Case Law Concerning Ability to Present Defense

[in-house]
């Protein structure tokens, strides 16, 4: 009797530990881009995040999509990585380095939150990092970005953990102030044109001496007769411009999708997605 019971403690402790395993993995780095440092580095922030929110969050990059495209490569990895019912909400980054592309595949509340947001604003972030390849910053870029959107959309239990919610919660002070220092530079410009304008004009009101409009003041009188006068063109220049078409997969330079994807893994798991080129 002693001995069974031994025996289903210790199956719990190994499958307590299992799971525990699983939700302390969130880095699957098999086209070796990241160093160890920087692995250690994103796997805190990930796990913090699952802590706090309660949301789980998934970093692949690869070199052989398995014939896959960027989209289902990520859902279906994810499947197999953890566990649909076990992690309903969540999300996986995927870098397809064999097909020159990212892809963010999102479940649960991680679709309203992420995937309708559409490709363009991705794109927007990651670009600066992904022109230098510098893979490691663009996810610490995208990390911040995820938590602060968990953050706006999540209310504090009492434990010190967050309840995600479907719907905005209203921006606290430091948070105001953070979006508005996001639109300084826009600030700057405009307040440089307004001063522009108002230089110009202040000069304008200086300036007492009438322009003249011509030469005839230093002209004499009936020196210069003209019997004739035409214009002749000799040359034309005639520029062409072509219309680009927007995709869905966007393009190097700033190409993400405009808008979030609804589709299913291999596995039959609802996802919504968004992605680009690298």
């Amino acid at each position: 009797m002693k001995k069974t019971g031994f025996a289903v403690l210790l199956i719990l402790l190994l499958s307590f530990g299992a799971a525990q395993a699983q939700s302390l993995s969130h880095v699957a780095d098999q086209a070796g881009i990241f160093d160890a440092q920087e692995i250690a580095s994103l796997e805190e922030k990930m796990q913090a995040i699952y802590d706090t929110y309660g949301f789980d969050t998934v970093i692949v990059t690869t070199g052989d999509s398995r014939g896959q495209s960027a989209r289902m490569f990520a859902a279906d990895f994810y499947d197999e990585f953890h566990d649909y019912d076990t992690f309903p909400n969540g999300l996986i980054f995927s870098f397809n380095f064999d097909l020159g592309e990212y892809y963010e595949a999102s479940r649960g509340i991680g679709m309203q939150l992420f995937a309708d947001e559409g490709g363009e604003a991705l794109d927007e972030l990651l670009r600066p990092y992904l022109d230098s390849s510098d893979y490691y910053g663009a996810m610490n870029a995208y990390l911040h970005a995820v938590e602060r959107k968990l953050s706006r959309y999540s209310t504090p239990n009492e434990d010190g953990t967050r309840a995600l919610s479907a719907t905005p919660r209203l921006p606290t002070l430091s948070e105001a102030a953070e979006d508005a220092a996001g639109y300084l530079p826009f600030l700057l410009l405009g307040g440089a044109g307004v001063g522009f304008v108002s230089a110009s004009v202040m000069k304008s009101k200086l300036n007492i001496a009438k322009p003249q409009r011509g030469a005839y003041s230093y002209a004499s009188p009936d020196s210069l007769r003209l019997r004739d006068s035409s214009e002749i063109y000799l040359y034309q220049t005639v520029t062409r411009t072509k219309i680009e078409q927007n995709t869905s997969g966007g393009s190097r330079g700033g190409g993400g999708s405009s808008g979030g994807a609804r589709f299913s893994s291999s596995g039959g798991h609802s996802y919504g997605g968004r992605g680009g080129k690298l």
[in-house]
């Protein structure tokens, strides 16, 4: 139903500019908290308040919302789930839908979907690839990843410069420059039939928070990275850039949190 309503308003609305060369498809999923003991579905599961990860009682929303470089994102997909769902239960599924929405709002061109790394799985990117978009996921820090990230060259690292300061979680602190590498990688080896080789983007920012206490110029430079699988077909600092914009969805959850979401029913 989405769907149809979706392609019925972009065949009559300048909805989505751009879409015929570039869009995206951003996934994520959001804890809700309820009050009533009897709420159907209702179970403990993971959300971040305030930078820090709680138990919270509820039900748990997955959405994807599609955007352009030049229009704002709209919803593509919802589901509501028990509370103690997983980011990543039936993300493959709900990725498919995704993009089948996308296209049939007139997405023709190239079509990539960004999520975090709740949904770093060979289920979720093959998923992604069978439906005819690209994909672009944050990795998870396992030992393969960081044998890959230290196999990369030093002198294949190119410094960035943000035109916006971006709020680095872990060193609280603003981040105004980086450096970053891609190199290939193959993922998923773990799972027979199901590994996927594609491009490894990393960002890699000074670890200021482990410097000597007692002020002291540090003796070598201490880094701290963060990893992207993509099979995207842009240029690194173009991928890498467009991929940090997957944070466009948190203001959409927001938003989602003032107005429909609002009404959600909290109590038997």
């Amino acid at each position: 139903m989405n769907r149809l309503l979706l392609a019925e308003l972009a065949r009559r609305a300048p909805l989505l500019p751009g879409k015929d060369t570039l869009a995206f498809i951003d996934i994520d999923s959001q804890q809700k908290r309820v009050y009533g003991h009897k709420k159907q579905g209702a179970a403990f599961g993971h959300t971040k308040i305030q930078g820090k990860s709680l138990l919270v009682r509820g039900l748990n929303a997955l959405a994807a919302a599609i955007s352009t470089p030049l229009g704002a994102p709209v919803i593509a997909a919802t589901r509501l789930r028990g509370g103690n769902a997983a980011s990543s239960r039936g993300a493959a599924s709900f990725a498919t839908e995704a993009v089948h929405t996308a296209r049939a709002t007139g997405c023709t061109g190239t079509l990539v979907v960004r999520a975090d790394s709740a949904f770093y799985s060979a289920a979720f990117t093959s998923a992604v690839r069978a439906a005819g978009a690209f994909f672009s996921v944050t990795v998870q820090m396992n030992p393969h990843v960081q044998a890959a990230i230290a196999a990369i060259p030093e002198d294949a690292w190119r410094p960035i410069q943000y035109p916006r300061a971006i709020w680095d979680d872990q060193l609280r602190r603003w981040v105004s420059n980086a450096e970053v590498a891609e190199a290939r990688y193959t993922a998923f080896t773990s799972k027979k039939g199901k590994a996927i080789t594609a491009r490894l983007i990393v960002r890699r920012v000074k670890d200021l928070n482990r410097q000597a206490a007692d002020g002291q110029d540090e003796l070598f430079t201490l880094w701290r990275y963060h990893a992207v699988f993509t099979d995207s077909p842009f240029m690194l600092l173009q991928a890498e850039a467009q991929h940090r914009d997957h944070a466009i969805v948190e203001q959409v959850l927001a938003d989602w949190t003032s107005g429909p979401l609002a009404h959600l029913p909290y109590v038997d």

A defendant has a fundamental constitutional right to present a defense, including the right to confront and cross-examine the witnesses who testify against him. (People v. Burrell-Hart (1987) 192 Cal.App.3d 593, 599.) "The right of confrontation and cross-examination is an essential and fundamental requirement for the kind of fair trial which is this country's constitutional goal." (Pointer v. Texas (1965) 380 U.S. 400, 405 13 L.Ed.2d 923, 927.) Cross-examination remains "'the "greatest legal engine ever invented for the discovery of the truth."' " (People v. Brock (1985) 38 Cal.3d 180, 197.) Neither the confrontation clause nor state law, however, affords the right to unlimited cross-examination. (People v. Sully (1991) 53 Cal.3d 1195, 1219-1220.) Trial courts retain wide latitude to impose reasonable limits on cross-examination without violating the confrontation clause to prevent prejudice and confusion of the issues or to curtail interrogation that is repetitive or marginally relevant. (People v. Morse (1992) 2 Cal.App.4th 620, 642.) The ordinary rules of evidence, including the exercise of the court's discretion pursuant to Evidence Code section 352, do not compromise a defendant's right to a fair trial or to present his defense. (Id. at pp. 641-642.) "A criminal defendant states a violation of the Confrontation Clause by showing that he was prohibited from engaging in otherwise appropriate cross-examination designed . . . 'to expose to the jury the facts from which jurors . . . could appropriately draw inferences relating to the reliability of the witness.'" (Delaware v. Van Arsdall (1986) 475 U.S. 673, 680 89 L.Ed.2d 674, 684, quoting Davis v. Alaska (1974) 415 U.S. 308, 318 39 L.Ed.2d 347, 355.) When the cross-examination prohibited by the trial court was intended to attack the witness's credibility, a defendant must establish, on appeal, that the prohibited cross-examination would have produced a "'"significantly different impression"'" of the witness's credibility. (People v. Hillhouse (2002) 27 Cal.4th 469, 494.)